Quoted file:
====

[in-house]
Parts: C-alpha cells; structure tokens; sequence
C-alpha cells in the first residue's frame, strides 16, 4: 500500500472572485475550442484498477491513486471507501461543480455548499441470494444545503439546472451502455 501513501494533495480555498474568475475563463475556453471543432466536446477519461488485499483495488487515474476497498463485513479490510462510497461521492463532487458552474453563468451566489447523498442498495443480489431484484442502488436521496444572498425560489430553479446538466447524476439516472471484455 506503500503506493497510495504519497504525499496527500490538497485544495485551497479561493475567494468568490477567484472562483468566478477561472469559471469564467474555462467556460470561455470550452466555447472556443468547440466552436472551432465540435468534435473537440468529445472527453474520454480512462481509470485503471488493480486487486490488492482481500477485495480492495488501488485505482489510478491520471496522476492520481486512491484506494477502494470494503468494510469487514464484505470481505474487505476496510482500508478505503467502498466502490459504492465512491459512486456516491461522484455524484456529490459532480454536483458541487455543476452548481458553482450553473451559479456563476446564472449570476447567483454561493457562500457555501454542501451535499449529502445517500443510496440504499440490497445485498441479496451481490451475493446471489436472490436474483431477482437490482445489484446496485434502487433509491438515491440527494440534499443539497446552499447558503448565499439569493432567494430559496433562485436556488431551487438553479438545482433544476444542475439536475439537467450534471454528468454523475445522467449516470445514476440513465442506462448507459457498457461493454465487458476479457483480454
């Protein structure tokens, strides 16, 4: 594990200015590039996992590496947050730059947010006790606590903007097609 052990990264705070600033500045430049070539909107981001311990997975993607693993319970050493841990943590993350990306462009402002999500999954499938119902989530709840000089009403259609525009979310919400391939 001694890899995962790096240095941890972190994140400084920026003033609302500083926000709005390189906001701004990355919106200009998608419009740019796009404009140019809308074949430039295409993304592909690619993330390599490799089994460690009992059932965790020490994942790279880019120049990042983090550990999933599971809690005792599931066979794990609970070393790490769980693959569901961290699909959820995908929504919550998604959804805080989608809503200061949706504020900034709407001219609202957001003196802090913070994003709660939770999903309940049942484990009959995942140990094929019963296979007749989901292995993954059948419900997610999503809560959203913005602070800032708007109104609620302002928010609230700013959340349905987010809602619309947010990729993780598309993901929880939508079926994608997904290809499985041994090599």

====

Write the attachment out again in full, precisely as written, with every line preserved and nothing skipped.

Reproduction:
[in-house]
Parts: C-alpha cells; structure tokens; sequence
C-alpha cells in the first residue's frame, strides 16, 4: 500500500472572485475550442484498477491513486471507501461543480455548499441470494444545503439546472451502455 501513501494533495480555498474568475475563463475556453471543432466536446477519461488485499483495488487515474476497498463485513479490510462510497461521492463532487458552474453563468451566489447523498442498495443480489431484484442502488436521496444572498425560489430553479446538466447524476439516472471484455 506503500503506493497510495504519497504525499496527500490538497485544495485551497479561493475567494468568490477567484472562483468566478477561472469559471469564467474555462467556460470561455470550452466555447472556443468547440466552436472551432465540435468534435473537440468529445472527453474520454480512462481509470485503471488493480486487486490488492482481500477485495480492495488501488485505482489510478491520471496522476492520481486512491484506494477502494470494503468494510469487514464484505470481505474487505476496510482500508478505503467502498466502490459504492465512491459512486456516491461522484455524484456529490459532480454536483458541487455543476452548481458553482450553473451559479456563476446564472449570476447567483454561493457562500457555501454542501451535499449529502445517500443510496440504499440490497445485498441479496451481490451475493446471489436472490436474483431477482437490482445489484446496485434502487433509491438515491440527494440534499443539497446552499447558503448565499439569493432567494430559496433562485436556488431551487438553479438545482433544476444542475439536475439537467450534471454528468454523475445522467449516470445514476440513465442506462448507459457498457461493454465487458476479457483480454
């Protein structure tokens, strides 16, 4: 594990200015590039996992590496947050730059947010006790606590903007097609 052990990264705070600033500045430049070539909107981001311990997975993607693993319970050493841990943590993350990306462009402002999500999954499938119902989530709840000089009403259609525009979310919400391939 001694890899995962790096240095941890972190994140400084920026003033609302500083926000709005390189906001701004990355919106200009998608419009740019796009404009140019809308074949430039295409993304592909690619993330390599490799089994460690009992059932965790020490994942790279880019120049990042983090550990999933599971809690005792599931066979794990609970070393790490769980693959569901961290699909959820995908929504919550998604959804805080989608809503200061949706504020900034709407001219609202957001003196802090913070994003709660939770999903309940049942484990009959995942140990094929019963296979007749989901292995993954059948419900997610999503809560959203913005602070800032708007109104609620302002928010609230700013959340349905987010809602619309947010990729993780598309993901929880939508079926994608997904290809499985041994090599």